The roots of Carnival can be traced back to the ancient Romans and Greeks who celebrated the rites of spring. Across Europe, including France, Spain and Portugal, people annually gave thanks by throwing parties, wearing masks and dancing in the streets. Such traditions were carried over to the New World. The Portuguese first brought the concept of celebration or “Carnaval” to Rio around 1850.
The practice of holding balls and masquerade parties was imported by the city’s upper class from Paris. However, in Brazil, the traditions soon became different. Over time, they acquired unique elements deriving from African and Amerindian cultures. Groups of people would parade through the streets, playing music and dancing. During Carnival aristocrats would dress up as commoners, men would cross-dress and the poor would dress up as royalty – social roles and class differences were expected to be forgotten once a year, but only for the duration of the festival. Nowadays, Carnival, at least in Rio de Janeiro, always begins on the Friday before Lent and finishes officially on the Tuesday (Shrove Tuesday/Pancake Day) when shops are supposed to re-open although often it’s Wednesday before everyone goes back to work. During carnival the city totally transforms from what it looks like usually and attracts an extra 2 million visitors so it’s very busy but a lot of fun. Carnival essentially takes 2 different formats in Rio. There is the party on the street and the competition in the Sambadrome. During the 5 days of carnival there are around 500 street parties in the city. The street parties are free to join in and are the real face of carnival.
The second format is the competition which takes place in the purpose built Sambadrome, a 700 metre long runway with stands either side where the samba schools of Rio parade on the Sunday and Monday nights. As a tourist, these are a must see on at least one night. On both Sunday and Monday the top 12 samba schools parade (6 on each night) and the school with the best performance is crowned as a winner. The parades begin at 9pm and finish usually at around 5am with many people staying until the end. There are various options for seating in the Sambadrome from very cheap seats, a tourist sector through to private boxes depending on your desired levels of comfort.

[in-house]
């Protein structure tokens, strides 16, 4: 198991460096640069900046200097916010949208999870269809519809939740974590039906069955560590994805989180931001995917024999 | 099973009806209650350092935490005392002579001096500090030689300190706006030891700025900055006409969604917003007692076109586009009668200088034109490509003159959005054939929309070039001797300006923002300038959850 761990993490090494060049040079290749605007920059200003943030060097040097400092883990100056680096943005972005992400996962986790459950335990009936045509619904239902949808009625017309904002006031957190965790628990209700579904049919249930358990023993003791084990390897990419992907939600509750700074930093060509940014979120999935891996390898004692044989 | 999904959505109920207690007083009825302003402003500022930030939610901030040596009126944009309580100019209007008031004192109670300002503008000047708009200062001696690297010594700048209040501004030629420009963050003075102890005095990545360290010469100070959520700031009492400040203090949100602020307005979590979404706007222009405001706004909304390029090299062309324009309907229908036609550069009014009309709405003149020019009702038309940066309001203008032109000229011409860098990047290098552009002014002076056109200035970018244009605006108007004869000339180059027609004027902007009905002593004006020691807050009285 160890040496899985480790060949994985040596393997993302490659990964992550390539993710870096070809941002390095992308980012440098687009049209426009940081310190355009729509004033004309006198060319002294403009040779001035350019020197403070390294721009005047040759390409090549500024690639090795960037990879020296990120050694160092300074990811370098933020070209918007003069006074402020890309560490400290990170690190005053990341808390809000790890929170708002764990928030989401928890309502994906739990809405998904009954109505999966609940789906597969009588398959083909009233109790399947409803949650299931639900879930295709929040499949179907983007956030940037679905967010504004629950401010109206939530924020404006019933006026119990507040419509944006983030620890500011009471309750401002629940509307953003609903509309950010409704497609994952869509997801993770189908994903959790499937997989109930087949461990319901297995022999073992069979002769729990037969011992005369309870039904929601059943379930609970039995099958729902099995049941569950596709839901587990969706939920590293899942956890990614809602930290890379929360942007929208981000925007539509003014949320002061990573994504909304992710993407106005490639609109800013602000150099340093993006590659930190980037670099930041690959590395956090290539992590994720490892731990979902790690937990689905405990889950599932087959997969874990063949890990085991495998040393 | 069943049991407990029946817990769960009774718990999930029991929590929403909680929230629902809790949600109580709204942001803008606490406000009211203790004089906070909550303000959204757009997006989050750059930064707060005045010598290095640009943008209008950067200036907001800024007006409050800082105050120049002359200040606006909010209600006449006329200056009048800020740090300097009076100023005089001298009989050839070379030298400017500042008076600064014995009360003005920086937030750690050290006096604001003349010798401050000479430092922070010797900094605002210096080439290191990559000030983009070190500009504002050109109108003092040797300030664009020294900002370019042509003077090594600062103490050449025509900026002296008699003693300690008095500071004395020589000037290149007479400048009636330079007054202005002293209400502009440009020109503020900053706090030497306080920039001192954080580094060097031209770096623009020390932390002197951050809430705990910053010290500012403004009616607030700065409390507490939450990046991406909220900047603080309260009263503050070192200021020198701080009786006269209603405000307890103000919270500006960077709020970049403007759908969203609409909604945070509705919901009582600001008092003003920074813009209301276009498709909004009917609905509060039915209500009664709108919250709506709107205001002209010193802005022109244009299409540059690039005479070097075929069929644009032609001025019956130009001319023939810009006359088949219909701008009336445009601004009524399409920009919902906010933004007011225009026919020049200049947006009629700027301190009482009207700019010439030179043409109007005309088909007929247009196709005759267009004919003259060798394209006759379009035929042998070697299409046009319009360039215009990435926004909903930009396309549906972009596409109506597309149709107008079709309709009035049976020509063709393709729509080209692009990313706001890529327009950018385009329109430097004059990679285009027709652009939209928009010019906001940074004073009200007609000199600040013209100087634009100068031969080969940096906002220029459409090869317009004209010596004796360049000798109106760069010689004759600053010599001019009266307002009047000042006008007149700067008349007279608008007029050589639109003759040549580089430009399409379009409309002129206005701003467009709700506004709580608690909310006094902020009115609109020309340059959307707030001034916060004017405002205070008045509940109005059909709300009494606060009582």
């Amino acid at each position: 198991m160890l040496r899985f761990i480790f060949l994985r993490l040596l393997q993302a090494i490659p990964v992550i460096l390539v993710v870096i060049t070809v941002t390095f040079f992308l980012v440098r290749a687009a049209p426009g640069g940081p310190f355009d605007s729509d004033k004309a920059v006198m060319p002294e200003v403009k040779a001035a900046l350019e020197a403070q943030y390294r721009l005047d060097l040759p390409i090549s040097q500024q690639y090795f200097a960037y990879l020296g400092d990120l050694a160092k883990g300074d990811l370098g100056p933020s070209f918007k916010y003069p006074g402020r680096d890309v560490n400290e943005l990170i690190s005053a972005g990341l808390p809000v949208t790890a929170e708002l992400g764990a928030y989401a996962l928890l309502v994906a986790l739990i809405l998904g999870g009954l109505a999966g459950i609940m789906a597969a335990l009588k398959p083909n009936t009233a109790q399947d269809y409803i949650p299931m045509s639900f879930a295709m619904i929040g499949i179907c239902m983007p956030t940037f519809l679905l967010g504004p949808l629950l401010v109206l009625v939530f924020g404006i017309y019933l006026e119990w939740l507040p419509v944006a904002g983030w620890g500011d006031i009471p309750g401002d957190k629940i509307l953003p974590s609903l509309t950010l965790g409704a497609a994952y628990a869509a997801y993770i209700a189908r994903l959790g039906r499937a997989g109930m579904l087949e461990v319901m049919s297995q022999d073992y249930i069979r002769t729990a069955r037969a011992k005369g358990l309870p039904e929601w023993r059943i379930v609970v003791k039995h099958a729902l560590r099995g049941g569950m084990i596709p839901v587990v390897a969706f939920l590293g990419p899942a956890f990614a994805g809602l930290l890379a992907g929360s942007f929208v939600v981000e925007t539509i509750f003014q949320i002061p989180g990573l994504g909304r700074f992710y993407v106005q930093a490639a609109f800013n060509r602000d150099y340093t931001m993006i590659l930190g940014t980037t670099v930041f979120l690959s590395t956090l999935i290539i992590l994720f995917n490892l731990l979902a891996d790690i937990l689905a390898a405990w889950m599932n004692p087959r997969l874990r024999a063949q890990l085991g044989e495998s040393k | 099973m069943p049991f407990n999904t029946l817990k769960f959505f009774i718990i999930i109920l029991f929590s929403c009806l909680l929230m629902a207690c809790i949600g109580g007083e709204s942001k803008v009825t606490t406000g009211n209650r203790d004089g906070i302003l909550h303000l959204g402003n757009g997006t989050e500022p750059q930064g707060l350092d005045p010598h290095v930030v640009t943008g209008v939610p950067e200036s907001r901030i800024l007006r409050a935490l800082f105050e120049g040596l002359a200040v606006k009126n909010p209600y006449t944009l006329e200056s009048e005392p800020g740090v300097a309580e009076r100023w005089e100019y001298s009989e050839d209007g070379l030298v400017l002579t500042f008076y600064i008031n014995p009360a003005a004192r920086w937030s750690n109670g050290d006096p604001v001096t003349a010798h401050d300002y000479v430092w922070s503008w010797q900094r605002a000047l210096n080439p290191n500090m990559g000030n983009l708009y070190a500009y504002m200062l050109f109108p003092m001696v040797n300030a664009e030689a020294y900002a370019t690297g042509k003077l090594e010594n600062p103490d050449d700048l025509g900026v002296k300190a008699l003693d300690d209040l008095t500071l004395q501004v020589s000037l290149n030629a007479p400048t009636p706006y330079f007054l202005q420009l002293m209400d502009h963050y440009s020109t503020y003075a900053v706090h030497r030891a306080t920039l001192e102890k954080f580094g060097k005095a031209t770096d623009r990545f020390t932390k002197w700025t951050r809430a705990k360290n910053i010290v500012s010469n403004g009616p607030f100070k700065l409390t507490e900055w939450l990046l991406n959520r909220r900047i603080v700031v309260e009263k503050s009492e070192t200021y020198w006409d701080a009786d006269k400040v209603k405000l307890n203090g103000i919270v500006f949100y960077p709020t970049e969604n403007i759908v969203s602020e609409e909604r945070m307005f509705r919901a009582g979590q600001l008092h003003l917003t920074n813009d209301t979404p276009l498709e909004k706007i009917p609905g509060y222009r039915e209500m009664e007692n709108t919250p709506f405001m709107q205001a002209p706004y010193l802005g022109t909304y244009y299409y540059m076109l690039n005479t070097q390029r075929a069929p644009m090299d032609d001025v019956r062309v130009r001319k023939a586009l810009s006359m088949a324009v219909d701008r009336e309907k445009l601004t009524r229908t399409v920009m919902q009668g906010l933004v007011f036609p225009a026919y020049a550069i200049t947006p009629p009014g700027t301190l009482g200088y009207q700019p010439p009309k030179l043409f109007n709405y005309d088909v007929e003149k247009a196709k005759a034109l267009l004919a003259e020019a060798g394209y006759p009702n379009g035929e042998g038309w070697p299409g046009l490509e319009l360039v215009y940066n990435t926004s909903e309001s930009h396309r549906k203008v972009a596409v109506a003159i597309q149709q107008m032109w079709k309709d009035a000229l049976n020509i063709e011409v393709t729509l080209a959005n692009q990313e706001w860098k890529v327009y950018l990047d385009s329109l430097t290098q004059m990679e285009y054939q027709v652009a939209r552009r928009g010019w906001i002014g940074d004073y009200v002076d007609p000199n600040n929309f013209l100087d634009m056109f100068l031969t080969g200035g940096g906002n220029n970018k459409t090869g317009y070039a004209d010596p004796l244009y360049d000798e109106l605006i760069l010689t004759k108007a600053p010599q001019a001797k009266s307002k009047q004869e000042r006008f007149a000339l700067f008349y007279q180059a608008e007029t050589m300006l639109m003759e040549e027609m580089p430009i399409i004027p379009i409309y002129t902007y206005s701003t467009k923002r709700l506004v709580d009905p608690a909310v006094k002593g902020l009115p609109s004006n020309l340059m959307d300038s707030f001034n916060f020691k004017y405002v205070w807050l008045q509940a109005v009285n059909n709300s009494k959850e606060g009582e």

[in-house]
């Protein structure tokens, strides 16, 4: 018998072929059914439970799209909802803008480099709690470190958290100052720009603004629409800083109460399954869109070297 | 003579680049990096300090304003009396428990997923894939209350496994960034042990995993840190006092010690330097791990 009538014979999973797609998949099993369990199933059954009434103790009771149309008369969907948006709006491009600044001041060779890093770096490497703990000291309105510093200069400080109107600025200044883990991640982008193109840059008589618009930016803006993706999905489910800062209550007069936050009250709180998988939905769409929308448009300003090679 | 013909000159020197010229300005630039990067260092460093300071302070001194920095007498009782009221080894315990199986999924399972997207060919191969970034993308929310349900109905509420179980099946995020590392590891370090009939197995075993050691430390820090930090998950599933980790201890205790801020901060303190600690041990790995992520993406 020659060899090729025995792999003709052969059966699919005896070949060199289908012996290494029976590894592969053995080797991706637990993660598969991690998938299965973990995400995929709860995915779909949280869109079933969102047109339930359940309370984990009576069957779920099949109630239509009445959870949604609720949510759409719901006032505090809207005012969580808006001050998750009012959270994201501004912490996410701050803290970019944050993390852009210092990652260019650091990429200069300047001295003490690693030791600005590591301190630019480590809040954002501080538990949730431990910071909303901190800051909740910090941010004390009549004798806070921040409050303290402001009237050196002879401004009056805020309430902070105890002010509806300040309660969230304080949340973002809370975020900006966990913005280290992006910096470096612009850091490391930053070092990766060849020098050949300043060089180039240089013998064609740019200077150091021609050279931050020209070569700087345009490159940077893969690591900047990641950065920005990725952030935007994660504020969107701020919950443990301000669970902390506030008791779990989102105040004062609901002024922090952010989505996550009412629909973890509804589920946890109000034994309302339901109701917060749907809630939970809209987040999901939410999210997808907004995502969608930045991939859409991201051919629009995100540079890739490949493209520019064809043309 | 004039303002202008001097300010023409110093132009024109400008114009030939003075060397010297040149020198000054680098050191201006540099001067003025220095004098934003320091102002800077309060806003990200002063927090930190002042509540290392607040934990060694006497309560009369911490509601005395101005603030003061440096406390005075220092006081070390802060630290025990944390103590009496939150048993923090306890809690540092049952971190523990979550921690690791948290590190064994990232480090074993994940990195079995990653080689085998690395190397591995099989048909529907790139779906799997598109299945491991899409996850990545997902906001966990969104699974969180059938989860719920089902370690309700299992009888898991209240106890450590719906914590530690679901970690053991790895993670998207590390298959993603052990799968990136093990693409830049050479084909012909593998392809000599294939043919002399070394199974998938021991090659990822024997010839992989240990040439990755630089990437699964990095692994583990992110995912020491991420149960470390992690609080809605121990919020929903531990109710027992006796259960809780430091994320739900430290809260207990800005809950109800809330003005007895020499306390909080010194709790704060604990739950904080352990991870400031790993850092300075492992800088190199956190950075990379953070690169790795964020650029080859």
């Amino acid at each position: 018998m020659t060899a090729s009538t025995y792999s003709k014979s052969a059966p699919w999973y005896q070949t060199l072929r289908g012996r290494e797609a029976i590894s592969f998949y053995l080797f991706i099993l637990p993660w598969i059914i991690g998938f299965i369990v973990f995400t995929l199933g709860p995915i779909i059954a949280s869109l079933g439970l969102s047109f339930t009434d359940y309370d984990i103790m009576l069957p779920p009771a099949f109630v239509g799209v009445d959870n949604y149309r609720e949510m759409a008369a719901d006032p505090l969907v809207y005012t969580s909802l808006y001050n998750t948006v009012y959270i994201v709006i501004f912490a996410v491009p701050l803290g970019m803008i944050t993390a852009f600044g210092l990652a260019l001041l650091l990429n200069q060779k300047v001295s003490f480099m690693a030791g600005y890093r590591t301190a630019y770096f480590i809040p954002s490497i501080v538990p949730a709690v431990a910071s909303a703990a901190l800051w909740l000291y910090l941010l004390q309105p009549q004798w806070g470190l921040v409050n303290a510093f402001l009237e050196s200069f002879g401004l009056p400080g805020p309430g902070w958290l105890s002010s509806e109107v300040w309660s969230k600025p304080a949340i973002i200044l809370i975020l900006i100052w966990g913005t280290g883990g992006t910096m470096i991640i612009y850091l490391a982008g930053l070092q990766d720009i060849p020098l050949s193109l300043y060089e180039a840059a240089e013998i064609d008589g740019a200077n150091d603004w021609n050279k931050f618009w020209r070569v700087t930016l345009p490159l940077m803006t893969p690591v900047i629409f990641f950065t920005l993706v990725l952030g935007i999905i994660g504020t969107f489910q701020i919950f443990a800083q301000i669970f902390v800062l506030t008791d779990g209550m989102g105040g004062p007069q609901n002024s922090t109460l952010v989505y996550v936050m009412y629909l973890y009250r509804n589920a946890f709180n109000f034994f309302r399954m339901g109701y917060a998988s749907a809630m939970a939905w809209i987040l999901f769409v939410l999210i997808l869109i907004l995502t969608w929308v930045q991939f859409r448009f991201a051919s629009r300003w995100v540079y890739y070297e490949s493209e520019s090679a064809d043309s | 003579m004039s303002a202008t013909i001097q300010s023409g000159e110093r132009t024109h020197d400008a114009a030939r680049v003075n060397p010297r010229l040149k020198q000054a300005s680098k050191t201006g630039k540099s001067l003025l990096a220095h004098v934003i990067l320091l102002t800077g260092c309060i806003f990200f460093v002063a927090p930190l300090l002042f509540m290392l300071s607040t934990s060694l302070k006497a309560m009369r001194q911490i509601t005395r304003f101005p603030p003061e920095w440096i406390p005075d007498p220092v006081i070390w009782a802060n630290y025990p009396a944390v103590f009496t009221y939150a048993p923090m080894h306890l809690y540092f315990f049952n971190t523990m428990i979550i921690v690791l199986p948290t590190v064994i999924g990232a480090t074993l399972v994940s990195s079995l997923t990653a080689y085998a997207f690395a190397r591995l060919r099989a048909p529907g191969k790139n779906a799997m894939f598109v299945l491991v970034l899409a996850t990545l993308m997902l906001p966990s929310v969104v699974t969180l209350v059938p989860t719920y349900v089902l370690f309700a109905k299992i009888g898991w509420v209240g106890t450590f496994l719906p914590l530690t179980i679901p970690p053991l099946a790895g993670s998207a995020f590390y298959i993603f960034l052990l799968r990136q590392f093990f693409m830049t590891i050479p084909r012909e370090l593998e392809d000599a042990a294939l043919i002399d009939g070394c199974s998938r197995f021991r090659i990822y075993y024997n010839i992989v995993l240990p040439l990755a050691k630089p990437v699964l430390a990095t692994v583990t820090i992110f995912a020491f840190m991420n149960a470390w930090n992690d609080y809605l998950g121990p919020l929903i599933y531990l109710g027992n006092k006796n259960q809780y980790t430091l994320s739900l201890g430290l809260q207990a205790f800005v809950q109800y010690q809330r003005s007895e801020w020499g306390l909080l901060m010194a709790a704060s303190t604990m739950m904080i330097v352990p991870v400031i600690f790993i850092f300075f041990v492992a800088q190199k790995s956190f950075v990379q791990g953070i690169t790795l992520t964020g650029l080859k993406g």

Take Part in the Carnival
If you are looking for something really special then we can also give you the chance to take part in the carnival parade itself, an amazing once in a lifetime experience. We provide you with a costume and you are one of the many people who form part of a wing of a samba school for 40 minutes of non-stop dancing in front of 80,000 people all singing and cheering you on. Carnival is not all about Rio de Janeiro and there are carnivals throughout the country, with Salvador and Recife hosting particularly good versions if you want to experience something different to Rio Carnival.
We specialise in offering trips to Rio Carnival and have years of experience planning and operating carnival trips. We can offer trips to carnival alone or as part of a larger holiday to Brazil.
Rio Carnival 2019 starts on Friday 1st March.
Rio Carnival 2020 starts on Friday 21st February.